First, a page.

Third, there is a problem in this case that comes up in adoption in general, even when there is no bitter custody battle. Veronica (again, not a baby) is bound to develop her own perspective on it all. And what is going to be best for her overall healthy development as a person?
To me, the answer is obvious. When a biological parent is ready, willing and able to raise a child he clearly loves, and has a two-year track record of doing just that, and doing it well, there is absolutely no excuse for moving her from his home to the home of out-of-state strangers who claim her based on an at-risk hopeful adoption placement that they knew was problematic since Veronica was an infant, and before her adoption was final.
Would it be heart-rending to give up a baby you had been caring for as your own for three or four months? I have no doubt of this. I am an adoptive mother myself and both my children were placed in my care at birth. Legally final adoptions or not, they felt very much like my babies -- no, they indeed were my babies -- the minute I held them each for the first time.
Is it okay to essentially steal someone else’s baby because you love her? No. Nor is it a particularly loving thing to do.
I still maintain that as soon as her prospective adoptive parents discovered the legal and interpersonal complications of this case, they should have handed Veronica (then an actual baby who might have had enough resilience to thrive in spite of the disruption) to her father and wished them all well. Would that have been hard? Absolutely. But if we are going to romanticize the relinquishment of babies to adoption as a “loving, selfless” sacrifice on the part of birth parents (and we do, all the time) why is it that these hopeful adoptive parents shouldn’t be expected to do the same with grace?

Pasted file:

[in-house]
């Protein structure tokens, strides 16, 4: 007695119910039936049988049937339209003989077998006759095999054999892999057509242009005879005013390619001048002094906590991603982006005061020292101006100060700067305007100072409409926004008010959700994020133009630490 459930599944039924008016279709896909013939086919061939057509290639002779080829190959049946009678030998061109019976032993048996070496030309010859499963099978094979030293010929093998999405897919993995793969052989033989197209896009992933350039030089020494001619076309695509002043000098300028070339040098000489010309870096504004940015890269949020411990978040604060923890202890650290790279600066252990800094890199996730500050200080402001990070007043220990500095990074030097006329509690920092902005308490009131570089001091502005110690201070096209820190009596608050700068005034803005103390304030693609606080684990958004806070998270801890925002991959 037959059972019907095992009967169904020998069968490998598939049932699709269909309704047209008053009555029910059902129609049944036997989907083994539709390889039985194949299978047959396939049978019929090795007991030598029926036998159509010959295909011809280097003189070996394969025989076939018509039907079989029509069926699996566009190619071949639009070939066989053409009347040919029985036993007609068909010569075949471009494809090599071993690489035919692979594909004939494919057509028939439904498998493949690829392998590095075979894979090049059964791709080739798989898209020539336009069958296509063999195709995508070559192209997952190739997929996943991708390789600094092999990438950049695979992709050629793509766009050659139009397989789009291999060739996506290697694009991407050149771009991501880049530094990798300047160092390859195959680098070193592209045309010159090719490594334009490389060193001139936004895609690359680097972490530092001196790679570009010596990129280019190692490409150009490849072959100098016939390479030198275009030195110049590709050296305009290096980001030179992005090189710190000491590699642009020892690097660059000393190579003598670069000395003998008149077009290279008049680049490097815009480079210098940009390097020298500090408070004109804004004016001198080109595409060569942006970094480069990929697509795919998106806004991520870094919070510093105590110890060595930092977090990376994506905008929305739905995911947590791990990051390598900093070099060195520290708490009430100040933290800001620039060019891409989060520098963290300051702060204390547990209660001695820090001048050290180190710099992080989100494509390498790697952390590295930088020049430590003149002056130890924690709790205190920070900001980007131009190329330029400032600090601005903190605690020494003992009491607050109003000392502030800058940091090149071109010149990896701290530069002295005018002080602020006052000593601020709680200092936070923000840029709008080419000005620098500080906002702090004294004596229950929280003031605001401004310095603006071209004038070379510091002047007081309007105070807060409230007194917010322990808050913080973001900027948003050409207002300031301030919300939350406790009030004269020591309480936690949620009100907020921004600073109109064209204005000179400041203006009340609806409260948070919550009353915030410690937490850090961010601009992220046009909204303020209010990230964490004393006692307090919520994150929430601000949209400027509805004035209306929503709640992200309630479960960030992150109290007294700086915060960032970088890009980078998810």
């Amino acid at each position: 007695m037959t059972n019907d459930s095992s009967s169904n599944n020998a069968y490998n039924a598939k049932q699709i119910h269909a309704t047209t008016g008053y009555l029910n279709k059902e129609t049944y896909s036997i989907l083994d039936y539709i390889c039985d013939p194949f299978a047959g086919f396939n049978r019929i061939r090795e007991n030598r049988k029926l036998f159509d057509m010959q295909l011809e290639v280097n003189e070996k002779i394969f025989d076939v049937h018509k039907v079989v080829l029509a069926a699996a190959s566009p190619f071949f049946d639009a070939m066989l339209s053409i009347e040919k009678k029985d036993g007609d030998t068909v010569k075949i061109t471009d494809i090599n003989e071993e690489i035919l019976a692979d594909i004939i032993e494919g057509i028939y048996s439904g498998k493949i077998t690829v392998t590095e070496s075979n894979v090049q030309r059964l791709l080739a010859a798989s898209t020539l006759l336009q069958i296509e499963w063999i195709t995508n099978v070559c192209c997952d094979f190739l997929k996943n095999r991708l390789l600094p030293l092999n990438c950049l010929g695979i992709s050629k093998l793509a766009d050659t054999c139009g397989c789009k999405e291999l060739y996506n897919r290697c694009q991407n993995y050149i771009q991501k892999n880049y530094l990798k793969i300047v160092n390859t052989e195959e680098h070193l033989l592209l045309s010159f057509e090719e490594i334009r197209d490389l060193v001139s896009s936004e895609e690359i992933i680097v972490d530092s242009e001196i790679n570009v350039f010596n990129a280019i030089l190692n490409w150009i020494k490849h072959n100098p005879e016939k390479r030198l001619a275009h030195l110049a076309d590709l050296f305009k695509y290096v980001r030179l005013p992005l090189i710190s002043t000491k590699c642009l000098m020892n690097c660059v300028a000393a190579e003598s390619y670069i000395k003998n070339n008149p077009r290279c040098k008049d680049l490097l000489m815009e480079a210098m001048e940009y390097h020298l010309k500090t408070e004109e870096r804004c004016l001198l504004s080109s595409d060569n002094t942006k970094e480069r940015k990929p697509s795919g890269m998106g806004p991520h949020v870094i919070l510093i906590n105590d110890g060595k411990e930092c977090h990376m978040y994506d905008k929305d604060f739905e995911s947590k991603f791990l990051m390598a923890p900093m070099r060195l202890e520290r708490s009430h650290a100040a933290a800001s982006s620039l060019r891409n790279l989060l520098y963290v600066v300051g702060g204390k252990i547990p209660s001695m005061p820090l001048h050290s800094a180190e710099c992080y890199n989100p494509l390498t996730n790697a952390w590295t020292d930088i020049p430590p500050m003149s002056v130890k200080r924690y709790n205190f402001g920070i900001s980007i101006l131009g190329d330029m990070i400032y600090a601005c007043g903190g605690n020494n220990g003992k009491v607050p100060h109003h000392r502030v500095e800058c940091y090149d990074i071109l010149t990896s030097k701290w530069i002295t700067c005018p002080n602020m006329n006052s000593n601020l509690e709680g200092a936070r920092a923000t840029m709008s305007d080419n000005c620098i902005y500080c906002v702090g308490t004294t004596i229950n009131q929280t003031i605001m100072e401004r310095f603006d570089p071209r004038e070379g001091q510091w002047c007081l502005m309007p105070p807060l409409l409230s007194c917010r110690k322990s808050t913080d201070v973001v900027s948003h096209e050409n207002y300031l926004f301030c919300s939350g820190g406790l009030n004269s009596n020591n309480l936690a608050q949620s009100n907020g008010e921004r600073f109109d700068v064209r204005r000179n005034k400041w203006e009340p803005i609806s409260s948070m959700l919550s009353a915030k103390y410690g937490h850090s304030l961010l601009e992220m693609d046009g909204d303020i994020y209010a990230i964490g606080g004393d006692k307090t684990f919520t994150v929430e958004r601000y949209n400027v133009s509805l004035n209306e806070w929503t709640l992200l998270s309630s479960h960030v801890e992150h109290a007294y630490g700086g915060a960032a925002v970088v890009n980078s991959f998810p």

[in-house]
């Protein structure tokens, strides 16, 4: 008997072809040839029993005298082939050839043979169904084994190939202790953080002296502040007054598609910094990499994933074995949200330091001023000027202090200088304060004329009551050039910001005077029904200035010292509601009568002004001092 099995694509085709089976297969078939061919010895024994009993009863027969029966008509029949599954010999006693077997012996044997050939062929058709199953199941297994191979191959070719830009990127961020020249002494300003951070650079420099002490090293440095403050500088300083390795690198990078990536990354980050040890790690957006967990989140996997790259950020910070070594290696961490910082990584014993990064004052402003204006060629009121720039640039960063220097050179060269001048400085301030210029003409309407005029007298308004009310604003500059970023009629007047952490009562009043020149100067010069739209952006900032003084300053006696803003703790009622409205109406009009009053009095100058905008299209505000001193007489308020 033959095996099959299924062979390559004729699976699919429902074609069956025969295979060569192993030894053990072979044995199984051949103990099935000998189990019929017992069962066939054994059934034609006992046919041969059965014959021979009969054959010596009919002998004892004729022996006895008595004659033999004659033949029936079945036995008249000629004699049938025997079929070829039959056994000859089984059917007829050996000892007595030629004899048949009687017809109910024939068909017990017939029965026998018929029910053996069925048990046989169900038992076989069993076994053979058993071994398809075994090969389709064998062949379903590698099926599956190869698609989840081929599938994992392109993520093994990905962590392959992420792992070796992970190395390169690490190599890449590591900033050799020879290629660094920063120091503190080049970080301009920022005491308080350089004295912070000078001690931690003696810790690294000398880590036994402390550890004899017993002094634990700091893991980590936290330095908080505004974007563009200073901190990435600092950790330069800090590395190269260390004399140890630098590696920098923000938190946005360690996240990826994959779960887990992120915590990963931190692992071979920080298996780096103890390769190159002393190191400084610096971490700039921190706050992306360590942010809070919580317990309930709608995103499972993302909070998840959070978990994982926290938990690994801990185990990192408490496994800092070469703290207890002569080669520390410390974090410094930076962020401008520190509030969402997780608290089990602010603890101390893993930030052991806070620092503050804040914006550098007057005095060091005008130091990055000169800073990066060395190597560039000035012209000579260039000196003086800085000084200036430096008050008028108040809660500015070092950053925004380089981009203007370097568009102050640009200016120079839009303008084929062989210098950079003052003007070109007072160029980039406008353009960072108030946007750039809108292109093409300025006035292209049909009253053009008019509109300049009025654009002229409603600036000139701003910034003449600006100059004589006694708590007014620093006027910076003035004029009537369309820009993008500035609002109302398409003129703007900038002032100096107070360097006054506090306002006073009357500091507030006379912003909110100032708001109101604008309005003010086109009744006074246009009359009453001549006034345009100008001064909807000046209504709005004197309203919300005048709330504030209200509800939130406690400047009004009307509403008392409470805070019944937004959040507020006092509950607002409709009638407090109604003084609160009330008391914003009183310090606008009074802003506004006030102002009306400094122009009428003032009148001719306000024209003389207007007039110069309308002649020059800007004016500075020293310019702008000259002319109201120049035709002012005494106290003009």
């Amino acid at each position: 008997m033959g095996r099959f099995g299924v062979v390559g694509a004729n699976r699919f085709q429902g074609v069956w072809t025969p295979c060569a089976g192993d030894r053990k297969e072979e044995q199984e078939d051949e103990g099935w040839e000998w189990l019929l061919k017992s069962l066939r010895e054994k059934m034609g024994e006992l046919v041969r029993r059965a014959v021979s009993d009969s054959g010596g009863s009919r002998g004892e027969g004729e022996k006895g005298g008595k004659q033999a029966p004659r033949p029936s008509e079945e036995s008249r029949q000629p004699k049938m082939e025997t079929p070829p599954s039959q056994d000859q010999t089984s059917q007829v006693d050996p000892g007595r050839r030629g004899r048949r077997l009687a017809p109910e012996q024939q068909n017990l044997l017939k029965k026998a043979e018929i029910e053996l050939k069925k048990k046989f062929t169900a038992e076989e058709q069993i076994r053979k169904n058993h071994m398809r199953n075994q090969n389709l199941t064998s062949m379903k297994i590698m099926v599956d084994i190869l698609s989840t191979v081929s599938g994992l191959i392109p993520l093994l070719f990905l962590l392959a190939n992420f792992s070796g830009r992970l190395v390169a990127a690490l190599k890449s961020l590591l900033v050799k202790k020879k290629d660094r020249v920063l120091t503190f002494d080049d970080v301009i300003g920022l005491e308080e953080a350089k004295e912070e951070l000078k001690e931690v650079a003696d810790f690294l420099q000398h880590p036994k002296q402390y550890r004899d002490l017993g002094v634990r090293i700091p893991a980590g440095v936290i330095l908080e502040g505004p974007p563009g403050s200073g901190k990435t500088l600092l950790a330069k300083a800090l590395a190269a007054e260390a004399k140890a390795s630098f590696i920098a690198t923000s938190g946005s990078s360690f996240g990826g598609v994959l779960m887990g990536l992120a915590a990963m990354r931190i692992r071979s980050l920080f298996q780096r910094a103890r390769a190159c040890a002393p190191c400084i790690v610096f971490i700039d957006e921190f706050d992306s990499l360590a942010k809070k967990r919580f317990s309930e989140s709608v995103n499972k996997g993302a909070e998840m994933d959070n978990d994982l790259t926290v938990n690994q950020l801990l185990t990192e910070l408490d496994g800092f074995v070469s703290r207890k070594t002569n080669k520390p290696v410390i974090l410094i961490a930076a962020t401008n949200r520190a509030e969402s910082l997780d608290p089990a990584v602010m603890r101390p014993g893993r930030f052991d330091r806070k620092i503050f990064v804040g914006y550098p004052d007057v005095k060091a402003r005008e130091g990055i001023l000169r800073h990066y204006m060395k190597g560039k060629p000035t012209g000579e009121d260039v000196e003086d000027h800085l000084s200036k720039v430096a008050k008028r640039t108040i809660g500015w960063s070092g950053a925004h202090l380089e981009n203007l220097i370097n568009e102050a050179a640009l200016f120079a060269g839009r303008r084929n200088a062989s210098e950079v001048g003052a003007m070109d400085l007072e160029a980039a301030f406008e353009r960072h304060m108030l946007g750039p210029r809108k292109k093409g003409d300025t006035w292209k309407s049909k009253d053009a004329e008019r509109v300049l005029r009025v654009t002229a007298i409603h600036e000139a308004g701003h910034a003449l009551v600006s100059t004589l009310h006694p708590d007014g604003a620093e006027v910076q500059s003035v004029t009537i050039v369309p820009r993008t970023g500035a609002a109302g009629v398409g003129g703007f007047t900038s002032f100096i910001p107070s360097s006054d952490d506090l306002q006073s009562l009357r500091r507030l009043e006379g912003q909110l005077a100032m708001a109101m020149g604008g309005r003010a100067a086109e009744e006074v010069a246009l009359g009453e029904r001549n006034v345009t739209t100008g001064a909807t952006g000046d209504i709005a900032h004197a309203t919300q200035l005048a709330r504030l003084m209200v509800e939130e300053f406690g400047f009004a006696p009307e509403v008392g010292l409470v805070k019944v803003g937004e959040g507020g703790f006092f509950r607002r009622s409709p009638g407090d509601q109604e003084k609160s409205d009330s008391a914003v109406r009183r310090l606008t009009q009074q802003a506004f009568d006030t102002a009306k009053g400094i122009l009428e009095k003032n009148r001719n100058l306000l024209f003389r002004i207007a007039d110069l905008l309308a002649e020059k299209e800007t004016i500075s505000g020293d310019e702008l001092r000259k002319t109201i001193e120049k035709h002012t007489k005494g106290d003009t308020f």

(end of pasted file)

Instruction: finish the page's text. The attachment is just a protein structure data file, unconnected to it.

A legal trick is not what should decide this case -- as in: when did Veronica’s father sign away his rights and did he know what he was doing? A decision about which adults ought to have more rights is not what should decide this case. What should decide this case is Veronica’s right to her father.
“Best interest” should not be about which parent lives in the better neighborhood, has the better school to offer or takes the most expensive vacations. If that were the grounds for deciding where children should be, would you (if you are a parent) be allowed to keep yours if your wealthiest friend took a shine to them and decided to sue you for custody?
If we can agree that people of any socio-economic class who provide for their children adequately and lovingly deserve to raise them in their own families and communities, we must look elsewhere to decide where a child should be when a contest like this comes along. And when I listen to adopted people (who are no longer babies), they tend to say that they have a right to their biological heritage when it is available.
Adoption disrupts families. No matter how loving and stable the new family, the original family is forever broken. This should be prevented whenever possible. A child with an enthusiastic, loving and fit parent has no reason to be adopted.
Veronica has known her father as her father now, for two years. She will be four years old next month. She has a right, not only to the stable family she has known for probably, all of her conscious life, but to the biological connections that are available to her.
Importantly, Veronica is not a baby anymore and from here on out, she will do nothing but grow in knowledge and understanding of what is happening to her. If her adoptive parents end up with custody, I hope they are ready to answer an angry teenager when she googles herself and asks them, “Why did you take me from my daddy?”
I find it hard to swallow that “we love you” will be enough for her.